Wednesday, December 20, 2017

Putin has Three Main Nightmares He Clearly Fears May Come True, Illarionov Says

Paul Goble

            Staunton, December 19 – A close reading of Vladimir Putin’s press conference suggests that he has “three main nightmares,” Andrey Illarionov says. The Kremlin leader fears above all that Saakashvili will succeed in Ukraine, that Russians will use their rights to protest, and that Warsaw will press its investigation into the crash that killed President Lech Kaczyński in 2010.

            First of all, Putin is clearly afraid, the Russian analyst says, that Mikhail Saakashvili will manage to oust the Kyiv regime that the Kremlin leader despite all he says against it finds completely suitable for his purposes and thus transform the Ukrainian-Russian conflict in ways that will work against Moscow (

                In the past, Saakashvili has suggested that Putin devotes particular attention to himself, claims that represent a certain exaggeration, he continues. But in his press conference, Putin mentioned Saakashvili six times, more than anyone else including Donald Trump, an indication that the former Georgian president is much on his mind.

            But what is especially striking, Illarionov says, is that Putin criticized Saakashvili for his attacks on the Ukrainian people and implicitly urged Kyiv to “put an end” to the Georgian politicians.  One would have thought that Putin would be pleased that Saakashvili has been causing so much trouble for Kyiv, whose regime Putin has cast doubt on its right to exist.

            However, in this case, the Kremlin leader became its implicit defender, arguing that Saakashvili is a threat and that he must be stopped, clearly because if the Georgian politician succeeded, the situation in Kyiv would change and in ways that would undercut the special operation Putin has been running there for some years.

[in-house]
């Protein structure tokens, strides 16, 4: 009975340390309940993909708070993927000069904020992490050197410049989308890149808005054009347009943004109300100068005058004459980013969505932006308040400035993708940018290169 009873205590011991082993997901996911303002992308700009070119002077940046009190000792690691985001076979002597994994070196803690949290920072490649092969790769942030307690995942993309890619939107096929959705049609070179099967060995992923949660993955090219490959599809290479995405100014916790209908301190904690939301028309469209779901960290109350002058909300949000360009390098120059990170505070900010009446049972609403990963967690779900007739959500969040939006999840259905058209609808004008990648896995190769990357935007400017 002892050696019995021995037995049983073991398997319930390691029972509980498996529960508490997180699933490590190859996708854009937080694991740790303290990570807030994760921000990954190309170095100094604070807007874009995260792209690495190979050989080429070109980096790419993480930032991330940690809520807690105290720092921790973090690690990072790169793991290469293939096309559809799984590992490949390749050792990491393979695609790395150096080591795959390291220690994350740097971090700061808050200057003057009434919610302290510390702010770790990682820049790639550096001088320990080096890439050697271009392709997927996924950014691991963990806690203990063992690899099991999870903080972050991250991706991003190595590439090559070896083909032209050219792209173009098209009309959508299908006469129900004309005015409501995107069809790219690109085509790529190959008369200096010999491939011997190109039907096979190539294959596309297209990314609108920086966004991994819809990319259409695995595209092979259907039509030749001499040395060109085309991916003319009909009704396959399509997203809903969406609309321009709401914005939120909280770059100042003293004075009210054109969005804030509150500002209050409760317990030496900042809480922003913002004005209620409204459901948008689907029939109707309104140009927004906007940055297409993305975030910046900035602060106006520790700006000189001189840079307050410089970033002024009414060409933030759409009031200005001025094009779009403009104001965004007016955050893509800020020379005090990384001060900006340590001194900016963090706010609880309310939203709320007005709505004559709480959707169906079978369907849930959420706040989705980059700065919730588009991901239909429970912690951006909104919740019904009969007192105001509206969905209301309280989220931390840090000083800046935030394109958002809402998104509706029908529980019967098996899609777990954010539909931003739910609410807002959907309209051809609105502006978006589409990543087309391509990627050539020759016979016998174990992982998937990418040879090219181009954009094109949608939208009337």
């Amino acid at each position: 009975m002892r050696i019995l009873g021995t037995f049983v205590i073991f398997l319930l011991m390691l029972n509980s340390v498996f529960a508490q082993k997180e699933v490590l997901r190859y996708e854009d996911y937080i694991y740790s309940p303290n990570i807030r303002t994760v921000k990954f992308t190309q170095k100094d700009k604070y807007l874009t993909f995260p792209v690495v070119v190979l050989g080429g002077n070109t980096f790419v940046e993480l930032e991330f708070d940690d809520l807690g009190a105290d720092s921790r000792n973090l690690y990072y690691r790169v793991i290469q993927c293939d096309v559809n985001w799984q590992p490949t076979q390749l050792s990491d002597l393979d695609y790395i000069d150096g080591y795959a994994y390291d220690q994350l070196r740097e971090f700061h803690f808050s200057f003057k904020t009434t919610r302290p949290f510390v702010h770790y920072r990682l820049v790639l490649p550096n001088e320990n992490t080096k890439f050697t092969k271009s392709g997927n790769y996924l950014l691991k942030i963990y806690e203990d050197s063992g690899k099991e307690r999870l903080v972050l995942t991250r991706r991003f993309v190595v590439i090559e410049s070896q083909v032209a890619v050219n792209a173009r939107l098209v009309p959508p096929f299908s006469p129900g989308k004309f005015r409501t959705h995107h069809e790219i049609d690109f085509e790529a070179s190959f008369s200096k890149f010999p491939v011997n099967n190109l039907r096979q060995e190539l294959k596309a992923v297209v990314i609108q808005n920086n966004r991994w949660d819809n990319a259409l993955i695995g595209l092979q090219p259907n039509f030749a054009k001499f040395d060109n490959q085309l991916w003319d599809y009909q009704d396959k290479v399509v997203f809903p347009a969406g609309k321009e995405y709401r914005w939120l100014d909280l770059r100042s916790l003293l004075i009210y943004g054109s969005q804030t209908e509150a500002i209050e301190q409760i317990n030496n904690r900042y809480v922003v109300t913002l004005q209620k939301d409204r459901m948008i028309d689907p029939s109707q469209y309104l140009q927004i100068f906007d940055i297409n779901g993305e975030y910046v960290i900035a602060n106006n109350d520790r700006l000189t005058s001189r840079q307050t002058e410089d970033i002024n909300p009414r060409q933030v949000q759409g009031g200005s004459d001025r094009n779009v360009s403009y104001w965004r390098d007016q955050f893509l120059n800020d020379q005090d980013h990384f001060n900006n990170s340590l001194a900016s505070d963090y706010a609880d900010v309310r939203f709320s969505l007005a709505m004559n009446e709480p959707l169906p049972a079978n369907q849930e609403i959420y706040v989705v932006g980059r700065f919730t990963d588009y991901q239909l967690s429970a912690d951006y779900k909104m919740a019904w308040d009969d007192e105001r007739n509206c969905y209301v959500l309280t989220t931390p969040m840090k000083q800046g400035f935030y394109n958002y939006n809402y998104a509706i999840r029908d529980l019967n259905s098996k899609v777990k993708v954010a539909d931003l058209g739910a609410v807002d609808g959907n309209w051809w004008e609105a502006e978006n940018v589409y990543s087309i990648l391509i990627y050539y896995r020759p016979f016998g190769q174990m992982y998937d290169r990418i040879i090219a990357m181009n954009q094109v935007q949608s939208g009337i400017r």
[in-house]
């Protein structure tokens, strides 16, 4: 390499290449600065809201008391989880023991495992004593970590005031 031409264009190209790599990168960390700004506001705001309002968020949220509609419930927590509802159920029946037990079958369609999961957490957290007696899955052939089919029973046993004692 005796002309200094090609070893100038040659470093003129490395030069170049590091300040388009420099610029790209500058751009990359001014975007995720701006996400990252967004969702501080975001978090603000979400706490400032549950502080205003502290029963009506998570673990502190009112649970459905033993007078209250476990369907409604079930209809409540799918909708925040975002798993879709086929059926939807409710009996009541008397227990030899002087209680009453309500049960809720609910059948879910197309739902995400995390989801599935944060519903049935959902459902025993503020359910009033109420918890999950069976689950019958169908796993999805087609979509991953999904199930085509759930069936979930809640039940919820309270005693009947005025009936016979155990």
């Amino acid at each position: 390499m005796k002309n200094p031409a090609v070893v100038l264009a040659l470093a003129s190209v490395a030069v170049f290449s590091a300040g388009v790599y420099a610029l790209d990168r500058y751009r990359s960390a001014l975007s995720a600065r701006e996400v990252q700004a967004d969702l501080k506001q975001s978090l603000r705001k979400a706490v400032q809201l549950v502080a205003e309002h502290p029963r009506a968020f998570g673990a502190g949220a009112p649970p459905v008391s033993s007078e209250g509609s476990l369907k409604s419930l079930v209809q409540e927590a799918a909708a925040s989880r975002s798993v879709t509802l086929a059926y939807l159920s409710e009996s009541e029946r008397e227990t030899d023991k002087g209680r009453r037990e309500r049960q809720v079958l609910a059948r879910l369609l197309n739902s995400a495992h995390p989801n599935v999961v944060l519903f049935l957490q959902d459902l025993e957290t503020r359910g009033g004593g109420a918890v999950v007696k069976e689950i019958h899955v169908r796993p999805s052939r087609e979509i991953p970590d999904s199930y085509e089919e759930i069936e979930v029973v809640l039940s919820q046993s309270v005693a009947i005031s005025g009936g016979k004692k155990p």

Second, in language more passionate than he has displayed on this issue in the past, Putin indicated that he very much fears that if Russians are ever allowed to exercise the rights they are guaranteed under the Constitution that will lead to a return to anarchy of the kind Russia experienced in the 1990s.

            Perhaps his questioner wants to “return all that,” Putin suggested, adding that he is “certain that the absolute and overwhelming majority of the citizens of Russia do not want this and will not permit it.” And he will act in their interests, even if that means the Russian authorities must violate or ignore the country’s constitution.

            That he views this as such a threat suggests he is more worried about this possibility than many think, Illarionov implies.

            And third, and especially concerning to the Kremlin leader, is the possibility that Warsaw will continue its investigation into the downing of a Polish plane in which the former president of that country was killed. Putin gave answers to three questions on this issue that suggest just how worried he now is.

            He acknowledged that he was involved with the Russian special services when the plane went down, thus implicitly acknowledging that they and even he could have been involved, possibilities that Putin and his regime have always excluded in the past.  And that, Illarionov says, is striking.

            “Putin first of all didn’t even try to reject the possibility of the involvement of the Russian special services in this terrorist act and secondly offered an answer relative to his own involvement in the organization of the catastrophe which does not withstand any criticism” by those who know the case.

            Still more indicative, the Russian analyst says, was Putin’s second answer.  “For the first time, Putin publicly admitted that the possibility of an explosion on board the presidential aircraft.” That is something the Russian side has always denied, but now Putin by his remarks has retreated to a new line of defense.

            And in his third response, Putin went even further in attracting attention to his possible role in this terrorist act, Illarionov says: he did not exclude Russian participation but said that Poles should think seriously about continuing the investigation lest it undermine Polish-Russian relations, something far more important that talking about the crash of a plane.

            This is the kind of defense Putin uses when he is caught out in something: insisting that whatever happened, no one should fixate on it because it would worsen Russian relations with that country.  But for those who care about the truth and about justice, such a rhetorical shift may guarantee that Putin’s third nightmare will come true even before the other two.

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